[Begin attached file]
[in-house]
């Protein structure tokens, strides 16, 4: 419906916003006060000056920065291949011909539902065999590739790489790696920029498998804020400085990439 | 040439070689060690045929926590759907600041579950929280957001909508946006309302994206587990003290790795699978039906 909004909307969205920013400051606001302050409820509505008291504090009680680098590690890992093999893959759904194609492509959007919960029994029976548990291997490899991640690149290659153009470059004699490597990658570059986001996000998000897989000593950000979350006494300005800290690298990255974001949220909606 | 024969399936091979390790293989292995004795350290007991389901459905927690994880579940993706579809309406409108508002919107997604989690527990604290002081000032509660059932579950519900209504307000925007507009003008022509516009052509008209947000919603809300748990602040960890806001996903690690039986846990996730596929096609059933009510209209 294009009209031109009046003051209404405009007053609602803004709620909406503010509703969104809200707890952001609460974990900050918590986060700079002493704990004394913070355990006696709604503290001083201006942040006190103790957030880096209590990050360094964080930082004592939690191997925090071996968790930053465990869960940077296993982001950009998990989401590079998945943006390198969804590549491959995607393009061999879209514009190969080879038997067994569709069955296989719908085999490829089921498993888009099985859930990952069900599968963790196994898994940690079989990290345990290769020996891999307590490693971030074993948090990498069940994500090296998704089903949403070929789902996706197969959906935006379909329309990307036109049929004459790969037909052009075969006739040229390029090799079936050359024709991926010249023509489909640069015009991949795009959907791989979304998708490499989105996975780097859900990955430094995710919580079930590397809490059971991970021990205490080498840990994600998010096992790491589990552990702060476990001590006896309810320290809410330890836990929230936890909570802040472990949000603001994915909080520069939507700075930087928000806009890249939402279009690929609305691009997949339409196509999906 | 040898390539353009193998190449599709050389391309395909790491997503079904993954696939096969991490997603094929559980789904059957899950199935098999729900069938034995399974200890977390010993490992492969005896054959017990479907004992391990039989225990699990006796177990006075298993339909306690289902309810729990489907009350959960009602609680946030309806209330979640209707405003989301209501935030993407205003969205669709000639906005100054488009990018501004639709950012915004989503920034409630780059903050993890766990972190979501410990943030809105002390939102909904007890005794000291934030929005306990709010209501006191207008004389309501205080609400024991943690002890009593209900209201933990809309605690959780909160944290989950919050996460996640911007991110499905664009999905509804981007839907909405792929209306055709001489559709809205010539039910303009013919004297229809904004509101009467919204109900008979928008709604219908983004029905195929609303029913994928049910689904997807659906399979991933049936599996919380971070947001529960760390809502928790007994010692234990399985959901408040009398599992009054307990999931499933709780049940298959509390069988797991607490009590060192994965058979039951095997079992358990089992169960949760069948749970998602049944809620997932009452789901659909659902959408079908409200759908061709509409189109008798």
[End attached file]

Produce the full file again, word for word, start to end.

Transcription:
[in-house]
């Protein structure tokens, strides 16, 4: 419906916003006060000056920065291949011909539902065999590739790489790696920029498998804020400085990439 | 040439070689060690045929926590759907600041579950929280957001909508946006309302994206587990003290790795699978039906 909004909307969205920013400051606001302050409820509505008291504090009680680098590690890992093999893959759904194609492509959007919960029994029976548990291997490899991640690149290659153009470059004699490597990658570059986001996000998000897989000593950000979350006494300005800290690298990255974001949220909606 | 024969399936091979390790293989292995004795350290007991389901459905927690994880579940993706579809309406409108508002919107997604989690527990604290002081000032509660059932579950519900209504307000925007507009003008022509516009052509008209947000919603809300748990602040960890806001996903690690039986846990996730596929096609059933009510209209 294009009209031109009046003051209404405009007053609602803004709620909406503010509703969104809200707890952001609460974990900050918590986060700079002493704990004394913070355990006696709604503290001083201006942040006190103790957030880096209590990050360094964080930082004592939690191997925090071996968790930053465990869960940077296993982001950009998990989401590079998945943006390198969804590549491959995607393009061999879209514009190969080879038997067994569709069955296989719908085999490829089921498993888009099985859930990952069900599968963790196994898994940690079989990290345990290769020996891999307590490693971030074993948090990498069940994500090296998704089903949403070929789902996706197969959906935006379909329309990307036109049929004459790969037909052009075969006739040229390029090799079936050359024709991926010249023509489909640069015009991949795009959907791989979304998708490499989105996975780097859900990955430094995710919580079930590397809490059971991970021990205490080498840990994600998010096992790491589990552990702060476990001590006896309810320290809410330890836990929230936890909570802040472990949000603001994915909080520069939507700075930087928000806009890249939402279009690929609305691009997949339409196509999906 | 040898390539353009193998190449599709050389391309395909790491997503079904993954696939096969991490997603094929559980789904059957899950199935098999729900069938034995399974200890977390010993490992492969005896054959017990479907004992391990039989225990699990006796177990006075298993339909306690289902309810729990489907009350959960009602609680946030309806209330979640209707405003989301209501935030993407205003969205669709000639906005100054488009990018501004639709950012915004989503920034409630780059903050993890766990972190979501410990943030809105002390939102909904007890005794000291934030929005306990709010209501006191207008004389309501205080609400024991943690002890009593209900209201933990809309605690959780909160944290989950919050996460996640911007991110499905664009999905509804981007839907909405792929209306055709001489559709809205010539039910303009013919004297229809904004509101009467919204109900008979928008709604219908983004029905195929609303029913994928049910689904997807659906399979991933049936599996919380971070947001529960760390809502928790007994010692234990399985959901408040009398599992009054307990999931499933709780049940298959509390069988797991607490009590060192994965058979039951095997079992358990089992169960949760069948749970998602049944809620997932009452789901659909659902959408079908409200759908061709509409189109008798």